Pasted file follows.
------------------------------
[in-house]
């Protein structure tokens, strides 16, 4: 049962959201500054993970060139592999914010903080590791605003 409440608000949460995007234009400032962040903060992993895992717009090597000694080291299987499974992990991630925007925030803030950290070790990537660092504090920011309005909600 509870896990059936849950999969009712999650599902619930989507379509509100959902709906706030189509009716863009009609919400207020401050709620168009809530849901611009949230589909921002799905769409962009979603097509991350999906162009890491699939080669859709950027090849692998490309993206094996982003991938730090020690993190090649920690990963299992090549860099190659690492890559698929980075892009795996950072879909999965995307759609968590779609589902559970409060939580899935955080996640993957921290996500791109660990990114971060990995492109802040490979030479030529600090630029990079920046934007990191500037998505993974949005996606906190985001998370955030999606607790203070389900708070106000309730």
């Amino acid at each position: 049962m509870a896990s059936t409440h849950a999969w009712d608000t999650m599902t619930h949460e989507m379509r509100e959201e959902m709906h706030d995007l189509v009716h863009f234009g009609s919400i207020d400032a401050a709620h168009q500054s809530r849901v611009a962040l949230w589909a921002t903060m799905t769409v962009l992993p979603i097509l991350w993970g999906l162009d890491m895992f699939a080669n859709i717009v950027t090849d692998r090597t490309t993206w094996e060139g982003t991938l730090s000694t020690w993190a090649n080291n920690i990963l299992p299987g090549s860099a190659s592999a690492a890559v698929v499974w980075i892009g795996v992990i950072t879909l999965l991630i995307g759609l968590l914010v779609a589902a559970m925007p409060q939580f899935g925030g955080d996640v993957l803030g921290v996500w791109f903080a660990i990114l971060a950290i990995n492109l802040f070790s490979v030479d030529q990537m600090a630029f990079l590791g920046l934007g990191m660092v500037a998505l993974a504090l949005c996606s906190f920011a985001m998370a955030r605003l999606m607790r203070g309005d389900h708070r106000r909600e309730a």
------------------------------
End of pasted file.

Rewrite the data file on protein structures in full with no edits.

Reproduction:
[in-house]
């Protein structure tokens, strides 16, 4: 049962959201500054993970060139592999914010903080590791605003 409440608000949460995007234009400032962040903060992993895992717009090597000694080291299987499974992990991630925007925030803030950290070790990537660092504090920011309005909600 509870896990059936849950999969009712999650599902619930989507379509509100959902709906706030189509009716863009009609919400207020401050709620168009809530849901611009949230589909921002799905769409962009979603097509991350999906162009890491699939080669859709950027090849692998490309993206094996982003991938730090020690993190090649920690990963299992090549860099190659690492890559698929980075892009795996950072879909999965995307759609968590779609589902559970409060939580899935955080996640993957921290996500791109660990990114971060990995492109802040490979030479030529600090630029990079920046934007990191500037998505993974949005996606906190985001998370955030999606607790203070389900708070106000309730």
């Amino acid at each position: 049962m509870a896990s059936t409440h849950a999969w009712d608000t999650m599902t619930h949460e989507m379509r509100e959201e959902m709906h706030d995007l189509v009716h863009f234009g009609s919400i207020d400032a401050a709620h168009q500054s809530r849901v611009a962040l949230w589909a921002t903060m799905t769409v962009l992993p979603i097509l991350w993970g999906l162009d890491m895992f699939a080669n859709i717009v950027t090849d692998r090597t490309t993206w094996e060139g982003t991938l730090s000694t020690w993190a090649n080291n920690i990963l299992p299987g090549s860099a190659s592999a690492a890559v698929v499974w980075i892009g795996v992990i950072t879909l999965l991630i995307g759609l968590l914010v779609a589902a559970m925007p409060q939580f899935g925030g955080d996640v993957l803030g921290v996500w791109f903080a660990i990114l971060a950290i990995n492109l802040f070790s490979v030479d030529q990537m600090a630029f990079l590791g920046l934007g990191m660092v500037a998505l993974a504090l949005c996606s906190f920011a985001m998370a955030r605003l999606m607790r203070g309005d389900h708070r106000r909600e309730a």